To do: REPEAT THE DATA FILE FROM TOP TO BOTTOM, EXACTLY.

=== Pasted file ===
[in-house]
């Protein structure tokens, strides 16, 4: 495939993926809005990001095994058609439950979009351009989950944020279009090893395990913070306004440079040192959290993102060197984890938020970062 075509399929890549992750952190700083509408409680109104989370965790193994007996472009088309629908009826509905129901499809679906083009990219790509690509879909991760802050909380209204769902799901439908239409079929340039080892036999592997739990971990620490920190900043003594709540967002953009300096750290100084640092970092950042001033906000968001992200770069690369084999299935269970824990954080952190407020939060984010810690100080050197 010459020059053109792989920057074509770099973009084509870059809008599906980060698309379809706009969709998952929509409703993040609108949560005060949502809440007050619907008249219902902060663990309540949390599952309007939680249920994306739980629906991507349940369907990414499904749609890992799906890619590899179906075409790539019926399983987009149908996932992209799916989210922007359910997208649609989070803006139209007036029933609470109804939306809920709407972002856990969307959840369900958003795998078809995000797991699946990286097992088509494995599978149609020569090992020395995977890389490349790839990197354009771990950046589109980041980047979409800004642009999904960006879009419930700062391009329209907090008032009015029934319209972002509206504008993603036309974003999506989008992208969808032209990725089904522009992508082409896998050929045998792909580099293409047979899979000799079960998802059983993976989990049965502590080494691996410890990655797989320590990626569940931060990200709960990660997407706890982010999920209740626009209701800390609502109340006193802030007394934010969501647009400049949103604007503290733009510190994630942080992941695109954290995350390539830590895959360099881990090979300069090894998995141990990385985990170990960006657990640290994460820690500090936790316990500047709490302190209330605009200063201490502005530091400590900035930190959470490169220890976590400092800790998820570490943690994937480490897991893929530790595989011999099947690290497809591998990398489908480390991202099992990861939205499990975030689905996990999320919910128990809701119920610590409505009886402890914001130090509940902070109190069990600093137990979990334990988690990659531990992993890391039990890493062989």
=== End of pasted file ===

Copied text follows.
[in-house]
């Protein structure tokens, strides 16, 4: 495939993926809005990001095994058609439950979009351009989950944020279009090893395990913070306004440079040192959290993102060197984890938020970062 075509399929890549992750952190700083509408409680109104989370965790193994007996472009088309629908009826509905129901499809679906083009990219790509690509879909991760802050909380209204769902799901439908239409079929340039080892036999592997739990971990620490920190900043003594709540967002953009300096750290100084640092970092950042001033906000968001992200770069690369084999299935269970824990954080952190407020939060984010810690100080050197 010459020059053109792989920057074509770099973009084509870059809008599906980060698309379809706009969709998952929509409703993040609108949560005060949502809440007050619907008249219902902060663990309540949390599952309007939680249920994306739980629906991507349940369907990414499904749609890992799906890619590899179906075409790539019926399983987009149908996932992209799916989210922007359910997208649609989070803006139209007036029933609470109804939306809920709407972002856990969307959840369900958003795998078809995000797991699946990286097992088509494995599978149609020569090992020395995977890389490349790839990197354009771990950046589109980041980047979409800004642009999904960006879009419930700062391009329209907090008032009015029934319209972002509206504008993603036309974003999506989008992208969808032209990725089904522009992508082409896998050929045998792909580099293409047979899979000799079960998802059983993976989990049965502590080494691996410890990655797989320590990626569940931060990200709960990660997407706890982010999920209740626009209701800390609502109340006193802030007394934010969501647009400049949103604007503290733009510190994630942080992941695109954290995350390539830590895959360099881990090979300069090894998995141990990385985990170990960006657990640290994460820690500090936790316990500047709490302190209330605009200063201490502005530091400590900035930190959470490169220890976590400092800790998820570490943690994937480490897991893929530790595989011999099947690290497809591998990398489908480390991202099992990861939205499990975030689905996990999320919910128990809701119920610590409505009886402890914001130090509940902070109190069990600093137990979990334990988690990659531990992993890391039990890493062989």